Visiting middle schools with my daughter last week has me musing about change: the upcoming changes in my daughter, in our relationship—as she relies on me less and less, on herself and her friends more and more. I’m thinking about practical changes too: the changes in our schedule, as I’ll have two kids in two different schools in two different parts of town come September. But as well as looking to the future, I can’t help glancing back with bittersweet nostalgia at the days of baby teeth and mispronunciations, of Dora and Blues Clues, Bob Books and Hop on Pop. I also remember my parenting then, the things I thought were big deals: how meticulously I mixed water in every glass of juice, how white flour products hardly ever found their way into my kitchen—never, ever made it into my kids’ lunchboxes.
When it came to playthings, I was a little easier going. Though I never bought my son a toy gun, I found it amusing that—from the time he was eighteen months old—Theo turned every object he got his hands on into one. He’d take the letter “L” from an alphabet puzzle, grip it like a pistol and chase his sister around going: “Rahr! Rahr!” (Never having seen or heard actual artillery, the most aggressive sound he could come up with was the noise the lion made on Nature.)
I didn’t even object when my daughter, at three, became passionate about Ariel and the other Disney Princesses. The way I figured: a plastic Disney Princess cup at Target cost about seventy-five cents. If it would make her drink milk happily, why not? I didn’t see it as anything that might one day harm her character. (If one day she began to lament her lack of a fish-tail, we’d cross that bridge then.)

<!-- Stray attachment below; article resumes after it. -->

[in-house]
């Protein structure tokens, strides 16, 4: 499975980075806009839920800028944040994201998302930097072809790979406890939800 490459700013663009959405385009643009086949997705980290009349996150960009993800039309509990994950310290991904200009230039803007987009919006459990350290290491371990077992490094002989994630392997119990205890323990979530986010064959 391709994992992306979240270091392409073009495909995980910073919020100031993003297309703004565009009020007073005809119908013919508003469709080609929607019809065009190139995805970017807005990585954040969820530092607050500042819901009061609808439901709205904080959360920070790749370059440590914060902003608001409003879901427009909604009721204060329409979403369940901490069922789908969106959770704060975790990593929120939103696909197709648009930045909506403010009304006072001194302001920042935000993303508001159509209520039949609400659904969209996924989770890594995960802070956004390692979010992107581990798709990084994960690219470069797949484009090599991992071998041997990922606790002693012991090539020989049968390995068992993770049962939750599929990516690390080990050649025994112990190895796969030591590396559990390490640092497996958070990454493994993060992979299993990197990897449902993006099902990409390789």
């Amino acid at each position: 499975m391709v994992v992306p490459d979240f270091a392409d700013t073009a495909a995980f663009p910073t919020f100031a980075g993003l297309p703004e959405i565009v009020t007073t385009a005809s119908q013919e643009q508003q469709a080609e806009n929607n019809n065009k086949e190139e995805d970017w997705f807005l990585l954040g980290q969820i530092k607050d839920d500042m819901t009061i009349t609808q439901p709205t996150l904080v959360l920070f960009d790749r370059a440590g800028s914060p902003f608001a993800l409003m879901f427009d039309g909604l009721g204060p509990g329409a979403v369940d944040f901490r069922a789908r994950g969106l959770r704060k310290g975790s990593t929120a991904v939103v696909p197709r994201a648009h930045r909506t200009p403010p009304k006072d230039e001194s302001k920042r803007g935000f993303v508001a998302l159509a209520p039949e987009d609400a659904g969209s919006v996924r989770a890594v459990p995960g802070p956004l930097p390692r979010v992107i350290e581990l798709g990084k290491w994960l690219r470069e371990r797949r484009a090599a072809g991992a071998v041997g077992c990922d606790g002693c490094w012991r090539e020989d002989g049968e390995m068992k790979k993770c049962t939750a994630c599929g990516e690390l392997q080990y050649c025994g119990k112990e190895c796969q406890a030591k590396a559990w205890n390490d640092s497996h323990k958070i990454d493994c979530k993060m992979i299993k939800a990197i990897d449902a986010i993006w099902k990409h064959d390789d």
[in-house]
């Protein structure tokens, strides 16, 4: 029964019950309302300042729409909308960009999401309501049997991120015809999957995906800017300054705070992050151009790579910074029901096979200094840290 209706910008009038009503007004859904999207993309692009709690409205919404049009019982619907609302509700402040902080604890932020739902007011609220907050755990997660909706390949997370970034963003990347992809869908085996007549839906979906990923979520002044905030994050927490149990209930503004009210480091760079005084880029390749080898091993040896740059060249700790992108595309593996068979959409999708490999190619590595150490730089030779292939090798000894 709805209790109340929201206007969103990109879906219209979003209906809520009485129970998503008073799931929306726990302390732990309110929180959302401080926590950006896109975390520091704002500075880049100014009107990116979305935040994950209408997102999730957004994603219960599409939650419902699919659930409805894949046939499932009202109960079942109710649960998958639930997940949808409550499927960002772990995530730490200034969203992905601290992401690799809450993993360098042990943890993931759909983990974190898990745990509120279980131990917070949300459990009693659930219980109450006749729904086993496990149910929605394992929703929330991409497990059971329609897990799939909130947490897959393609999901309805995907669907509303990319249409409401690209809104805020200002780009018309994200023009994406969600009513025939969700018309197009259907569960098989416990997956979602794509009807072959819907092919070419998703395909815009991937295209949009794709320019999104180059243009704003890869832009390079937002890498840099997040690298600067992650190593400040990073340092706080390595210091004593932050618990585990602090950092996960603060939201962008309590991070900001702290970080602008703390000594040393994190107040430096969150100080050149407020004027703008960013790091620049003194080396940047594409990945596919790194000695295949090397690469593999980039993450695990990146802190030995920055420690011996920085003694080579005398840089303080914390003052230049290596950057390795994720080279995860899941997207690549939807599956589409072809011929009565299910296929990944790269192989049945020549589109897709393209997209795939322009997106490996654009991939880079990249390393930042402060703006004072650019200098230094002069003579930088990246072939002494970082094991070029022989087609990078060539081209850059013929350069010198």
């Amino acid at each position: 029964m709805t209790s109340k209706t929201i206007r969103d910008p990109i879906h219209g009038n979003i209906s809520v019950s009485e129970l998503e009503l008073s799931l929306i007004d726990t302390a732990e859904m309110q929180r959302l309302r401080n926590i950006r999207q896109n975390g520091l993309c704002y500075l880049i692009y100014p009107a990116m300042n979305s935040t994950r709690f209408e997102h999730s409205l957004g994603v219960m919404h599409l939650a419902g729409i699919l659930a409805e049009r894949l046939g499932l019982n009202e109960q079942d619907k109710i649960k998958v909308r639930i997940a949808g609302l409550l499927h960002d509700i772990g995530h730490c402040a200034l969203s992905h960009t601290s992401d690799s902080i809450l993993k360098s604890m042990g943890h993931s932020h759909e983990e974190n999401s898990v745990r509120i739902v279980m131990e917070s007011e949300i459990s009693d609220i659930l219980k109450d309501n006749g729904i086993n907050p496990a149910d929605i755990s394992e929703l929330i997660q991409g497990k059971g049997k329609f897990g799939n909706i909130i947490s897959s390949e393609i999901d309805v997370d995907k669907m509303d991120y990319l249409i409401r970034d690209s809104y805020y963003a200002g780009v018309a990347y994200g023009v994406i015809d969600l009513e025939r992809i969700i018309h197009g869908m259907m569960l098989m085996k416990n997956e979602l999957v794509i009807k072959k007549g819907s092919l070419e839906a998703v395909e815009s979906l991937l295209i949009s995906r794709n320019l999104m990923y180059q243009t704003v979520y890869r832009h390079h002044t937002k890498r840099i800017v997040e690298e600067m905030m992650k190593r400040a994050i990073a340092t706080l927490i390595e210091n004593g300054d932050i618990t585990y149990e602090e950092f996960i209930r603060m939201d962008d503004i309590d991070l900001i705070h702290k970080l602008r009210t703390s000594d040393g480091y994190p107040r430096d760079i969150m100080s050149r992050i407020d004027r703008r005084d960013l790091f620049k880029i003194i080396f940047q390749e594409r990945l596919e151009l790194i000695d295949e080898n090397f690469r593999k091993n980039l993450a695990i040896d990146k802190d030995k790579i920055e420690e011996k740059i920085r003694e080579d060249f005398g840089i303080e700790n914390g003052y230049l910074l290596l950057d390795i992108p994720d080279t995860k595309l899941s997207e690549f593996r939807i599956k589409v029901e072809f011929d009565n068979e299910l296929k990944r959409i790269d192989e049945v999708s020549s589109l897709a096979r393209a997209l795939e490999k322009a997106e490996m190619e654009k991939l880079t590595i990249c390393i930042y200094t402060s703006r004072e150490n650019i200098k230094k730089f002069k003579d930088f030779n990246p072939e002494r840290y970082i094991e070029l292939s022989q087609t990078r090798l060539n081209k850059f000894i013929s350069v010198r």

What follows is an article I wrote about two years ago, as a belated response to the Princess backlash I’d heard around the playground during my daughter’s Ariel days. At the time, Zoe was nine, way finished with the Princesses and had entered a tomboy stage, banishing all dresses, all pink from her wardrobe.
Don’t Throw the Mermaid out with The Bath Water
Fear not the Disney Princesses, nor their impact on your daughter! They will pass, my young mother friend, as will the lure of Bratz dolls and even Hannah Montana.
When my daughter Zoe was three, turning four, Cinderella was released on DVD. Everywhere you turned there were little girls in long, blue gauze dresses marked at the breast with the blond heroine’s picture. Zoe’s fourth birthday party was a costume pageant, where she and no fewer than four guests showed up as Cindy—not to be confused with the three pink Auroras and two yellow Belles. (Someone’s sleeping, stroller-bound baby arrived in Ariel’s seashell bikini top and tail). It was a craze I succumbed to halfheartedly (yet another franchise, preying on children), but without too much guilt. An Ariel cup? No biggie. Belle underwear? Sure. A Cinderella beach towel? Well—Zoe would need cups, underwear and towels anyway; why not make her happy?
“Aren’t you concerned about the message it’s sending?” said my friend Anne, who was writing a book on feminist parenting. She was referring to the beauty myth laid out so eloquently by Naomi Wolf back in ’92. The Princesses all perpetuated unrealistic standards of feminine beauty—dainty hands, feet, and noses; huge eyes with fabulous lashes; succulent lips, microscopic waists and flowing blankets of hair. Anne, whose daughter Emma was younger—just breaking into Elmo—emailed me articles every week on how mass marketed toys undermined girls’ self esteem.